The Role of Hip Surgeons in Restoring Lost Mobility

Aug 27, 2019 | Articles

The Role of Hip Surgeons in Restoring Lost Mobility

Few of us are inclined to give a great deal of thought to the incredible role played by the 230 or so moveable joints in the human body. They range from those in the fingers that have enabled musicians to play piano concertos and authors to pen best-sellers, to those of the legs and feet that enable the ballet dancer and sprinter to excel at their arts. Of them all, it is the articulation between the pelvic girdle and the leg that is the largest and which has become an increasingly frequent concern for hip surgeons in most of the developed countries.

It is one of a group of six types of joints known collectively as synovial. In this case, it is an example of the ball and socket type and, as such, it is designed to permit the exceptionally wide range of movement associated with many human activities. When fully functional, it allows the leg to move backwards and forwards and from side to side, while also permitting a degree of rotation. However, it must be essentially frictionless. If it isn’t, hip surgeons will, almost certainly, be called on to repair the resulting damage at some future date.

There are a number of conditions that could give rise to increased friction between the articulating surfaces of the joint, and it is important to treat them in order to ease any pain and swelling. In more severe cases, treatment may be necessary to restore the patient’s mobility. Palliative measures, such as prescription painkillers and steroids can often provide relief for several years, but only a hip surgeon may be able to offer the patient a long-term solution once his or her medication starts to become less effective. This, of course, will depend on the nature of the problem

Traumatic injuries to this joint are a fairly common occurrence, particularly among elderly subjects who may be unsteady on their feet and more prone to falls. In such cases, the solution may be either pinning or fixation, and this should be conducted by specialised hip surgeons. During a pinning procedure, screws are surgically inserted into the head of the femur and then used to attach a plate, which is secured to the femora shaft by means of smaller screws. This serves to lock the two parts of the fractured bone together, immobilising them to assist healing and the restoration of structural integrity.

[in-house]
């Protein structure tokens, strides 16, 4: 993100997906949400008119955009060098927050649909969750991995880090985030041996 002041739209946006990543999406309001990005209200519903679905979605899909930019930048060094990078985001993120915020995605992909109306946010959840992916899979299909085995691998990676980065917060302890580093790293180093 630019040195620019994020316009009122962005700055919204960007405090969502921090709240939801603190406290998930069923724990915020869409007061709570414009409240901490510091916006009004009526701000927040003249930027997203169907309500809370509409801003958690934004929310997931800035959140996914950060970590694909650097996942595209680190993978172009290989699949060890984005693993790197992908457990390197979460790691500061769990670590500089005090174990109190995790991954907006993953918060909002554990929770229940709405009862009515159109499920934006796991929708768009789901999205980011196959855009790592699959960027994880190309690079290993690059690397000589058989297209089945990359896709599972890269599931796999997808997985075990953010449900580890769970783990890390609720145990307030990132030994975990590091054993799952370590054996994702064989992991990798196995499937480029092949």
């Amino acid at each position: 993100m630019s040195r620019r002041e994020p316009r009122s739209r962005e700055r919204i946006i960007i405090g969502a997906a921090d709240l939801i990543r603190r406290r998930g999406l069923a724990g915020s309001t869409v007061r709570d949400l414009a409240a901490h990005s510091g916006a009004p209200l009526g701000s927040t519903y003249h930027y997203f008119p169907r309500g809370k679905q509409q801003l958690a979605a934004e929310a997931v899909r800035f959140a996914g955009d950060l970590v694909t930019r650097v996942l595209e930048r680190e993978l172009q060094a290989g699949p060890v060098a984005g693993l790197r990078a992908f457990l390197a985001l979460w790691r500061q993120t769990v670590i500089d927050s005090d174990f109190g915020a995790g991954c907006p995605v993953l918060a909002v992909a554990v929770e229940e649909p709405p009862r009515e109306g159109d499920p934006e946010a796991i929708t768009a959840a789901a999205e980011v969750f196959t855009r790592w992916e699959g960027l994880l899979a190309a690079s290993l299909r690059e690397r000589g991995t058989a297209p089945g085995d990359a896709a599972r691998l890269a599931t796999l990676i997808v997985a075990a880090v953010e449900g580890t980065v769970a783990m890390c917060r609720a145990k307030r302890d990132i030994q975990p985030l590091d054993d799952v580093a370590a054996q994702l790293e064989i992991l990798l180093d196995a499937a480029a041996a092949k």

The second procedure, known as open reduction and internal fixation (ORIF), is generally reserved for treating more serious fractures and is often used by hip surgeons as an alternative to arthroplasty. An incision is made to reduce the fracture internally, after which a variety of metal fixtures are used in order to immobilise it. This is an option that tends to be reserved for younger subjects with good healing powers, so as to avoid the use of a prosthesis that might need to be replaced at a later stage. With elderly subjects, however, modern prostheses are now so robust that their lifespan tends to exceed that of their owners.

Recently, hip surgeons are performing a partial or total replacement of this joint far more frequently than was the case a decade or so earlier. The phenomenon appears to stem from the increased incidence of osteoarthritis. The condition causes erosion of the smooth layer of cartilage that normally covers the articulating surfaces of the acetabulum and femoral head and which, in combination with viscous synovial fluid that acts rather like lubricating oil, enables friction-free movement between the two.

The damage results in pain, swelling, and reduced mobility, and hip surgeons address these problems by surgically removing the damaged portions of the bone or bones involved and replacing them with artificial structures fashioned from tough materials. These include metals such as stainless steel, titanium, and an alloy of cobalt and chrome. Also used are the plastic known as polyethylene and, most recently, a variety of ceramics.

It is common practice to employ these materials in one of four basic combinations when assembling prosthetic joints. These are metal on plastic, metal on metal, ceramic on plastic, and ceramic on ceramic. In practice, there is no definitive evidence to suggest that any one of these four combinations may be better than any other. However, individual hip surgeons tend to have their own particular preferences. These will generally be based upon their personal experience, as well as their preferred technique of implantation.